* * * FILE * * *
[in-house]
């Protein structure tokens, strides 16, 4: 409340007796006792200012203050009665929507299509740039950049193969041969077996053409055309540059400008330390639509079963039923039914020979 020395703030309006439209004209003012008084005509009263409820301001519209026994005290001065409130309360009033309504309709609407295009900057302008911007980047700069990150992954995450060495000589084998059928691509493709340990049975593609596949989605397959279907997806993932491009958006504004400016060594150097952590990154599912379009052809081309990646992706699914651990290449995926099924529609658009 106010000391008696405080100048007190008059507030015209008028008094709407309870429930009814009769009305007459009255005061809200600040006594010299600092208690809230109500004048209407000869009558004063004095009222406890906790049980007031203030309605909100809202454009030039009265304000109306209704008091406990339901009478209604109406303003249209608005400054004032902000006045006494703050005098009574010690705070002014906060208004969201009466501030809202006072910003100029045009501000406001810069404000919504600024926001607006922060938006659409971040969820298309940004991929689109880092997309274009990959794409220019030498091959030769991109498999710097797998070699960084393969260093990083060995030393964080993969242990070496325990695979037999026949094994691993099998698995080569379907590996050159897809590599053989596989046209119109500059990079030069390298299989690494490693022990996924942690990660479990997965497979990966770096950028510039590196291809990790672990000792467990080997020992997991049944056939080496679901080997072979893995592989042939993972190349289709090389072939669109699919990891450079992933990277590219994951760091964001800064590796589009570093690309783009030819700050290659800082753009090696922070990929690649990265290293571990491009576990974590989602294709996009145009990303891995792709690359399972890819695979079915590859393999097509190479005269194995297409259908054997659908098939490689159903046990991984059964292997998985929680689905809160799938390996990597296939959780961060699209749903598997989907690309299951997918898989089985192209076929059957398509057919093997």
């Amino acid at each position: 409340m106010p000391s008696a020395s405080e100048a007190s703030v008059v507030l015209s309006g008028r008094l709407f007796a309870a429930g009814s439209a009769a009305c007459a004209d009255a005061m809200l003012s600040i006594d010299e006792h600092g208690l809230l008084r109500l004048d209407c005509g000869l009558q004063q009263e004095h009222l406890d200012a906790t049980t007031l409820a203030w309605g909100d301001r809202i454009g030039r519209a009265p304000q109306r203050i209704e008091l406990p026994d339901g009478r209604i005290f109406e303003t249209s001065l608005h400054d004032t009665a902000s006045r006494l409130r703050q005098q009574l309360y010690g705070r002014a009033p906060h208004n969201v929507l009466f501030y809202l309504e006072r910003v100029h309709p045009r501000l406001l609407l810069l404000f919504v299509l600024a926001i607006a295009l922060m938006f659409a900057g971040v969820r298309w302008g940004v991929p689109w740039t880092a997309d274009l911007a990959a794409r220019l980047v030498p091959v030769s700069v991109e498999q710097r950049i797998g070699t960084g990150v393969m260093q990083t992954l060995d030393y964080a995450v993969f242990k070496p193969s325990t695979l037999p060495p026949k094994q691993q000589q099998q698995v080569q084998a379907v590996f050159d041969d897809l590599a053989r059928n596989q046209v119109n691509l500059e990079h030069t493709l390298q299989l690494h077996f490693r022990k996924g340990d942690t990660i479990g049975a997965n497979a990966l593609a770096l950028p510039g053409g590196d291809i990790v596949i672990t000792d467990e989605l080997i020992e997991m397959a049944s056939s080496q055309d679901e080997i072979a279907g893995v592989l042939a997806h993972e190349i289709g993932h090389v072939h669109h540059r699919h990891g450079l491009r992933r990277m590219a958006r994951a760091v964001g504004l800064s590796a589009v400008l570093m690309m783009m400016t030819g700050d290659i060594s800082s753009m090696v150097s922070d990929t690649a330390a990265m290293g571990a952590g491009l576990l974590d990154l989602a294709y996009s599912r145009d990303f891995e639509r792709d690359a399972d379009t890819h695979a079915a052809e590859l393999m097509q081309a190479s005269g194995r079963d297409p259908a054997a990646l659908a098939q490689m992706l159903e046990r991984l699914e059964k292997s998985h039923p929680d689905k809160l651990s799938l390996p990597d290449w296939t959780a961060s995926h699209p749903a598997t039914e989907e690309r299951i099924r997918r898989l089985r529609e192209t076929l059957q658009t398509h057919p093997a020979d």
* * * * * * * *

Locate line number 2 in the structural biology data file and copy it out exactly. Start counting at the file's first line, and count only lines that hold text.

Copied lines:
């Protein structure tokens, strides 16, 4: 409340007796006792200012203050009665929507299509740039950049193969041969077996053409055309540059400008330390639509079963039923039914020979 020395703030309006439209004209003012008084005509009263409820301001519209026994005290001065409130309360009033309504309709609407295009900057302008911007980047700069990150992954995450060495000589084998059928691509493709340990049975593609596949989605397959279907997806993932491009958006504004400016060594150097952590990154599912379009052809081309990646992706699914651990290449995926099924529609658009 106010000391008696405080100048007190008059507030015209008028008094709407309870429930009814009769009305007459009255005061809200600040006594010299600092208690809230109500004048209407000869009558004063004095009222406890906790049980007031203030309605909100809202454009030039009265304000109306209704008091406990339901009478209604109406303003249209608005400054004032902000006045006494703050005098009574010690705070002014906060208004969201009466501030809202006072910003100029045009501000406001810069404000919504600024926001607006922060938006659409971040969820298309940004991929689109880092997309274009990959794409220019030498091959030769991109498999710097797998070699960084393969260093990083060995030393964080993969242990070496325990695979037999026949094994691993099998698995080569379907590996050159897809590599053989596989046209119109500059990079030069390298299989690494490693022990996924942690990660479990997965497979990966770096950028510039590196291809990790672990000792467990080997020992997991049944056939080496679901080997072979893995592989042939993972190349289709090389072939669109699919990891450079992933990277590219994951760091964001800064590796589009570093690309783009030819700050290659800082753009090696922070990929690649990265290293571990491009576990974590989602294709996009145009990303891995792709690359399972890819695979079915590859393999097509190479005269194995297409259908054997659908098939490689159903046990991984059964292997998985929680689905809160799938390996990597296939959780961060699209749903598997989907690309299951997918898989089985192209076929059957398509057919093997």